- Look through piano books you have been learning with over the past few months or years, depending on how long you’ve been playing. More than likely, you’ll see a huge progression from your old basic books to your now intermediate or advanced books. Even if the difference is incredibly small (one grade, for instance), it can be the motivating push you need to keep going.
8. Practice the piano at a time convenient for you
Make sure you’re playing the piano at a time most convenient for you. We all have our times of days when we work better. Maybe your time of day is in the evening after dinner, or in the morning with a cup of tea and a bowl of cereal. It might even be in the mid-afternoon after a short walk.
If you’re not a night person, yet you’re practising at night, try and fit a practice session in during the morning. Likewise, if mornings aren’t your thing then set aside a chunk of time for piano practice later in the evening.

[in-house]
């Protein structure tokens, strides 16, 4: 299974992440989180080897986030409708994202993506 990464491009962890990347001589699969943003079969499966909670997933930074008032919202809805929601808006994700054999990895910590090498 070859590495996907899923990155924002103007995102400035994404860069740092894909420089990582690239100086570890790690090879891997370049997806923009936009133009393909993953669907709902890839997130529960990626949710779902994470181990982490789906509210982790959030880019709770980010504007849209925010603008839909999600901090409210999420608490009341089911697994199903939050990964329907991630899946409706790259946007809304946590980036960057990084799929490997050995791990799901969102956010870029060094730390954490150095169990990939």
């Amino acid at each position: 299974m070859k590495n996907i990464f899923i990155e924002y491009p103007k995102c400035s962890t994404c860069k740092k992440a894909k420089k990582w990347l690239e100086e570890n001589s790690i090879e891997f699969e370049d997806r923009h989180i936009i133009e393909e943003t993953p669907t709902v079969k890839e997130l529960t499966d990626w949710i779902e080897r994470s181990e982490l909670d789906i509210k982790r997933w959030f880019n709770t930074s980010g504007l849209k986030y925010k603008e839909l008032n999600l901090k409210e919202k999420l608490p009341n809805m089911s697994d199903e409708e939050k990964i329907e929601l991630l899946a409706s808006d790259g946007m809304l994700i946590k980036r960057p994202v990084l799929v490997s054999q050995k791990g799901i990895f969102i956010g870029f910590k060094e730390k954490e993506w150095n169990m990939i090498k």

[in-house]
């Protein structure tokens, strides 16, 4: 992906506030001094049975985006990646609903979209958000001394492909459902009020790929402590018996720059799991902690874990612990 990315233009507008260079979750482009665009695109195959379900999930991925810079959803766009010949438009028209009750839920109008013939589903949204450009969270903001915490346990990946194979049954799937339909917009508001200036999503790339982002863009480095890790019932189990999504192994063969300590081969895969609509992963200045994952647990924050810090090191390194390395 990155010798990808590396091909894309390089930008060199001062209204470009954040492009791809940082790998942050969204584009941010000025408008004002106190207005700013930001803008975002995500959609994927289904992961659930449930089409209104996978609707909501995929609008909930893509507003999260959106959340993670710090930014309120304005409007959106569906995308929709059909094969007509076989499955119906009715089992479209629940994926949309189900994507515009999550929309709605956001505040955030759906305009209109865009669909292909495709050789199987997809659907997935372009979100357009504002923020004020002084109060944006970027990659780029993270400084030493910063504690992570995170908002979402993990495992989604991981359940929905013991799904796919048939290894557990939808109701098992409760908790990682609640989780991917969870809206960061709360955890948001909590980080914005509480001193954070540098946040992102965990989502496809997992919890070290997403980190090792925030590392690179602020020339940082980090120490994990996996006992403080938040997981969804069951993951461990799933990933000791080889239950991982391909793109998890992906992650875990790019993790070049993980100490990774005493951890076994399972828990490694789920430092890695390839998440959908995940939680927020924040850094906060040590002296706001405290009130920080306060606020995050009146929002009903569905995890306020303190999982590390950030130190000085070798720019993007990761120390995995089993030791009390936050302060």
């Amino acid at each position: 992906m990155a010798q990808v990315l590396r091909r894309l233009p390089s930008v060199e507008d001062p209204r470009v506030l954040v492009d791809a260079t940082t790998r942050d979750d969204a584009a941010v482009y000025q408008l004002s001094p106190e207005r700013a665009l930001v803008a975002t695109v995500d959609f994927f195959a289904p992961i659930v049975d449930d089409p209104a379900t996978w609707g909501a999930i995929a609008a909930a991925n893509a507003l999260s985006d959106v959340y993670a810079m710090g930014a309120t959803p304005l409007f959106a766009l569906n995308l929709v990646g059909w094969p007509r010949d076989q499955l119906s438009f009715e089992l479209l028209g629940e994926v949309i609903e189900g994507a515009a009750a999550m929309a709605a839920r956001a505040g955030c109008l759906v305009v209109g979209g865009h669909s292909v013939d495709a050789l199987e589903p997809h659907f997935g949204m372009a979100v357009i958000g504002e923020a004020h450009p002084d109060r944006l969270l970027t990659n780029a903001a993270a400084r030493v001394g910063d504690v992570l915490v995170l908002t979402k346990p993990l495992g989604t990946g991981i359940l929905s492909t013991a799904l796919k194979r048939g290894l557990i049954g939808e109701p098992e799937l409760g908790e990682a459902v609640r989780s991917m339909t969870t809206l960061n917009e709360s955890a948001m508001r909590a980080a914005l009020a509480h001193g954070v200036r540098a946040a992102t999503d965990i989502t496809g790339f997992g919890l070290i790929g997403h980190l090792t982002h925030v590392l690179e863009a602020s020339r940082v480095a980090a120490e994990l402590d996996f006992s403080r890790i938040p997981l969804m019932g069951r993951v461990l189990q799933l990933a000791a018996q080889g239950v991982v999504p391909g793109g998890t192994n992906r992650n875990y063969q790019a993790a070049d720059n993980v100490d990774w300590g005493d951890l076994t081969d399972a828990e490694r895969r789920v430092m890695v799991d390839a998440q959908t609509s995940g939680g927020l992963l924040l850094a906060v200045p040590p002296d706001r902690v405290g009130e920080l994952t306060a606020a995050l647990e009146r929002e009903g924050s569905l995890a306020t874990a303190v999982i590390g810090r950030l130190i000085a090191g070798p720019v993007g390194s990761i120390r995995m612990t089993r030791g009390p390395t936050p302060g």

Altering your piano practice schedule for a time of day most convenient for you will set you up for maximum motivation and success in your learning.
9. Keep things fresh with your learning
Don’t learn and master a piece, then play it repeatedly. Not only will this likely drive anyone (including you) insane, it means you won’t develop as a pianist.
Sure, it’s great to play and enjoy a piece you’ve worked hard to master. That’s fine. However, there comes a point – like lots of things in life – when you need to move on and try something else.
Sooner or later you will get bored with the piece or become anxious at the thought of learning something new after becoming incredibly comfortable with what you’ve learnt. Not an ideal situation for a piano student to be in.
Each piece has its individual nuances.
Some have certain finger techniques, some feature scales, whilst some contain difficult phrasings over specific bars. Mixing up you’re learning by practising a variety of pieces (that you enjoy) will keep you actively engaged, and motivated to practice the piano consistently.